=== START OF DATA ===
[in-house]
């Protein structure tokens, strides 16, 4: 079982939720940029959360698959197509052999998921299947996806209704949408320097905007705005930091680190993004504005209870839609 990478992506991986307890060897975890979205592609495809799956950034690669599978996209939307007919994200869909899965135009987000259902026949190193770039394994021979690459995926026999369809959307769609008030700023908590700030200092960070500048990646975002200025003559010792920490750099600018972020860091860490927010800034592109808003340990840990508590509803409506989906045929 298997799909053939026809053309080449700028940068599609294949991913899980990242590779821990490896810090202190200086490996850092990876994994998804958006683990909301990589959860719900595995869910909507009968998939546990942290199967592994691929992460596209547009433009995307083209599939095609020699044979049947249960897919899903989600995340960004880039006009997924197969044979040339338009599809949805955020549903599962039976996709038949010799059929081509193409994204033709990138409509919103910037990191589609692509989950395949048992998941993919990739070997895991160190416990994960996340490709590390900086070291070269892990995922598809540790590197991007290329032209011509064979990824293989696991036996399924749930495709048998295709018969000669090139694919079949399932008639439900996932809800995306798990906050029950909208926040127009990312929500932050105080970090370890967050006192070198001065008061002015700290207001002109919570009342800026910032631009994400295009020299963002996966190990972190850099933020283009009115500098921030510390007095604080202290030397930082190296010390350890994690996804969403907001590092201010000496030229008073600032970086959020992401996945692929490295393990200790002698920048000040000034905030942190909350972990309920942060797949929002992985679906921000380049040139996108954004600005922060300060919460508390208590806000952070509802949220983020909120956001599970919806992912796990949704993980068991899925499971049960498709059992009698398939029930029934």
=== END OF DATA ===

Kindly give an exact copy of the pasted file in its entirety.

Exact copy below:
[in-house]
């Protein structure tokens, strides 16, 4: 079982939720940029959360698959197509052999998921299947996806209704949408320097905007705005930091680190993004504005209870839609 990478992506991986307890060897975890979205592609495809799956950034690669599978996209939307007919994200869909899965135009987000259902026949190193770039394994021979690459995926026999369809959307769609008030700023908590700030200092960070500048990646975002200025003559010792920490750099600018972020860091860490927010800034592109808003340990840990508590509803409506989906045929 298997799909053939026809053309080449700028940068599609294949991913899980990242590779821990490896810090202190200086490996850092990876994994998804958006683990909301990589959860719900595995869910909507009968998939546990942290199967592994691929992460596209547009433009995307083209599939095609020699044979049947249960897919899903989600995340960004880039006009997924197969044979040339338009599809949805955020549903599962039976996709038949010799059929081509193409994204033709990138409509919103910037990191589609692509989950395949048992998941993919990739070997895991160190416990994960996340490709590390900086070291070269892990995922598809540790590197991007290329032209011509064979990824293989696991036996399924749930495709048998295709018969000669090139694919079949399932008639439900996932809800995306798990906050029950909208926040127009990312929500932050105080970090370890967050006192070198001065008061002015700290207001002109919570009342800026910032631009994400295009020299963002996966190990972190850099933020283009009115500098921030510390007095604080202290030397930082190296010390350890994690996804969403907001590092201010000496030229008073600032970086959020992401996945692929490295393990200790002698920048000040000034905030942190909350972990309920942060797949929002992985679906921000380049040139996108954004600005922060300060919460508390208590806000952070509802949220983020909120956001599970919806992912796990949704993980068991899925499971049960498709059992009698398939029930029934």